As for the logic levels, I checked the spec sheet and it seems to allow for up to 6 volts, but I could be interpreting it incorrectly.


    Here's a schematic that I'm trying to replicate. The 595 you mentioned does look more robust, but I'm not sure if I can easily daisy chain 595 shift registers?

    www.jilsoft.com/jp3.pdf

    The schematic is for a 2865 EEPROM programmer.
     
  8. bonedoc

    bonedoc

    122
    0
    Dec 21, 2011
    The 74hc595 has always been very good to me. But, I am sure there is a reason they used the register you have, I just dont know the reason.

    The 595 is easy to use, and it has some nice feature....like reset and storage features. You can daisy chain them together. Its easy.

    I dont think you will need a converter. Here is why I mentioned it:

    http://www.allaboutcircuits.com/vol_4/chpt_3/10.html

    You would probably know if there was a problem, because you would be getting all 0s or all 1s. I should have told you, I used the serial port of my computer and talked directly to the USART of a chip. The chip did its thing, and then used 3 lines to communicated to the chained shift registers. So, I needed the maxim chips to convert the computers levels to the USART levels.

    I was using 6 chained together.

    I transmitted serial data by writing a windows program. It was to design and transmit images to a LED matrix.
     
  9. TedA

    TedA

    156
    16
    Sep 26, 2011
    Some quick thoughts about this project:

    The parallel printer port ( "Centronics"), uses TTL logic levels. Newer ones may put out 5V CMOS logic levels, which still work well with the older TTL parts. There is nothing RS232 about this port. Woodworker82 is creating a serial bit stream in software and applying it to one bit of the parallel data at the printer port. The computer port signals are already what he needs for the 74164. No logic level conversion required.

    There is a slight chance that older parallel port hardware might work better driving an HC part, if some pull-up resistors are added to +5V. 4.7k might work well. If you can look at the signals with a scope, you can see if you have logic levels that match the needs of the chip you are driving.

    You might want to use a shift register with an output latch, so first a new pattern can be shifted in, then all the outputs changed at once. I think the 74HC595 already suggested does this.

    An ordinary red LED connected from a TTL logic line to ground will prevent the line going high enough for a good logic 1. The LED? on the D0 line may cause trouble. Two in series might be OK, though.

    The 74164 shown on the schematic is a TTL part. The outputs sink far more current than they source. So your LEDs need to be turned the other way round, with the cathodes toward the chip. A 74HC164 has symmetrical output drive, but lower than the TTL part's sink current. We see 5.2 mA output currents on the data sheet for the HC part.

    Unless only one LED is to be on at once, each will need its own resistor. About 560 or 680 ohm value would light up your LEDs a little better.

    The schematic does not show a connection between the computer ground and the 74164 circuit ground.

    The IBM PC style printer port has fairly confusing control line logic. Some signals are inverted by the hardware, some are not. I don't have time now to find a reference document for this; there must be one online somewhere. Be sure you are feeding the intended polarity signal to the CLK and CLR pins.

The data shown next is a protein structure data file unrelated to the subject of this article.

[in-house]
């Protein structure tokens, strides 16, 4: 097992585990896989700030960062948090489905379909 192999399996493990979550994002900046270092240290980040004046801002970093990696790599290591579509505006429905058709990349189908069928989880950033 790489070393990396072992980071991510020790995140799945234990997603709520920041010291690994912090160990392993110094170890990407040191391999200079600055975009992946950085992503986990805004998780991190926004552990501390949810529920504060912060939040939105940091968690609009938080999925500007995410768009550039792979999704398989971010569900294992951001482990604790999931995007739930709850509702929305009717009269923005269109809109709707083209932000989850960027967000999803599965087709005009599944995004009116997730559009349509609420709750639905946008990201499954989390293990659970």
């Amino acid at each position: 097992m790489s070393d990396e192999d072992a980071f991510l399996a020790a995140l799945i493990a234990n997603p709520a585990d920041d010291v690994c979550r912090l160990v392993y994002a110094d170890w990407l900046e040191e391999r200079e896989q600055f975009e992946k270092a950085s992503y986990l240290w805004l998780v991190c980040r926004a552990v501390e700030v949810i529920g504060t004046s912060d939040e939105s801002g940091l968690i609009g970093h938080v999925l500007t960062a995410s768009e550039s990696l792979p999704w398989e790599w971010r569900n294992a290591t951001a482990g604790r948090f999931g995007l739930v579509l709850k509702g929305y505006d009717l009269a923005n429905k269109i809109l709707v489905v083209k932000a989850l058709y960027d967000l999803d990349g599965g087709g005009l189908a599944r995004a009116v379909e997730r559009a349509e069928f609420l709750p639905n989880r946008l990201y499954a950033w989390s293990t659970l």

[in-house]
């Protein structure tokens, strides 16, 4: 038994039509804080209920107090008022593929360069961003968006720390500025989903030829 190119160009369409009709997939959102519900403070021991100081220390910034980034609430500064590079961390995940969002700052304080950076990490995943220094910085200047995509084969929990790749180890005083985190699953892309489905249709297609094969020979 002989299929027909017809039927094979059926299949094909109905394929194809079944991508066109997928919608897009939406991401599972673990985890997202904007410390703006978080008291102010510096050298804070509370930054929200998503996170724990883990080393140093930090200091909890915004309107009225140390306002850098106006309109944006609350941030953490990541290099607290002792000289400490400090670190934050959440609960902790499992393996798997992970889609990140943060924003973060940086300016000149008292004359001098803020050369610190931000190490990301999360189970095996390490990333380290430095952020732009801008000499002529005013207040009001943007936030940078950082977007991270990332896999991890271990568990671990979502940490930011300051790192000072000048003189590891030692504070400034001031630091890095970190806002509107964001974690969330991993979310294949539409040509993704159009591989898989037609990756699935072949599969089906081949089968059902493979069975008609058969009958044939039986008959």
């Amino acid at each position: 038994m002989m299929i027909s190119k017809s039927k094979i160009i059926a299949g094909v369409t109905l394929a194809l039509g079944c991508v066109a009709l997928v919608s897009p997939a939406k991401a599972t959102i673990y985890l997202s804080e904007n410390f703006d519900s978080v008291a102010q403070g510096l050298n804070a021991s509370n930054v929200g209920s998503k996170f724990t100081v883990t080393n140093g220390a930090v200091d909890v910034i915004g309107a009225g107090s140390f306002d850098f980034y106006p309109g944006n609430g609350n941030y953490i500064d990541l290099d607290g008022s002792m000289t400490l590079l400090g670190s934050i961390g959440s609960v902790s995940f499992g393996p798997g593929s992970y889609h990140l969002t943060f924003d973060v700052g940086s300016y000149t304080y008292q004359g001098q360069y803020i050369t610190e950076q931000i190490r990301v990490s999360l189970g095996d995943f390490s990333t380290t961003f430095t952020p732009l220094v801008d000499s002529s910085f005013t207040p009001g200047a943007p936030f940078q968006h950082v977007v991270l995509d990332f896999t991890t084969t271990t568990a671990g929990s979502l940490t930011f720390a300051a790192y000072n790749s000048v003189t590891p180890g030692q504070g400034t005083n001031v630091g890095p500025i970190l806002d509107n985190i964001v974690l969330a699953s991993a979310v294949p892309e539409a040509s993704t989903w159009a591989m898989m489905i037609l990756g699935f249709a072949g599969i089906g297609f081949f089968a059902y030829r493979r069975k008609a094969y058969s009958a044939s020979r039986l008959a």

Another consideration is what happens when the computer is powered-up, and what happens when Windows boots. Some of the control lines go up and down during these activities. You may need to add hardware to prevent bad things happening. You will need to observe what your particular system does as it starts.

    And out of curiosity, what computer hardware and software are you using? All this was easier back in the DOS era.

    Good luck getting this working.

    Ted
     
  10. woodworker82

    woodworker82

    4
    0
    Dec 21, 2011
    Thanks for the responses.

    I rewired the manual switch inputs for the shift register circuit. The last time I had left the clock disconnected when unswitched instead of low as it should have been. After fixing this mistake I was able to confirm the line level logic works fine (the power supply is 5 volts). The random capacitance noise does not occur if the reset and clock lines are properly switched/tied high or low.

    I read Ted's repsonse and noticed that I indeed had not tied the ground on the parallel cable to the power supply. Once I did this the shift register was functioning properly from the printer port.

    Yes there are some Hardware inverted lines on the parallel port and I'm taking account for those.

    I don't have an O-scope, but I was using a simple voltmeter to try to verify matching logic levels.

    The 595 looks interesting, but I think for this project I'd have to access another hardware line to latch the output. If I run into any more trouble with the 164 I'll probably switch, but for now I'm able to write the 21 bits (serially) and see them on the io lines. The next step is to wire up the 2865A EEProm for programming.

    Thanks again!
     
  11. TedA

    TedA

    156
    16
    Sep 26, 2011
    Woodworker82,

    Glad you are making progress.

    It's hard to work without a 'scope. If you are going to do much of this, try to find one you can beg or borrow. Or a PC based module might be a good bet for you. ( If you have a second PC to use!)

    Remember, with the '194 shift register, all of those bits go shifting-by on the outputs as you shift in the data. This may be OK in your application, or very not.

    If you decide to look into different devices, there are 28 - 40 pin serial-in parallel-out chips with more bits in one package. Some of these are marketed as LED segment drivers, but can drive CMOS logic OK.

    I'm still very curious to hear what hardware & software you are using to access the parallel port. This has become a real problem, as Windows attempts to build a wall between the user and the hardware.

    Ted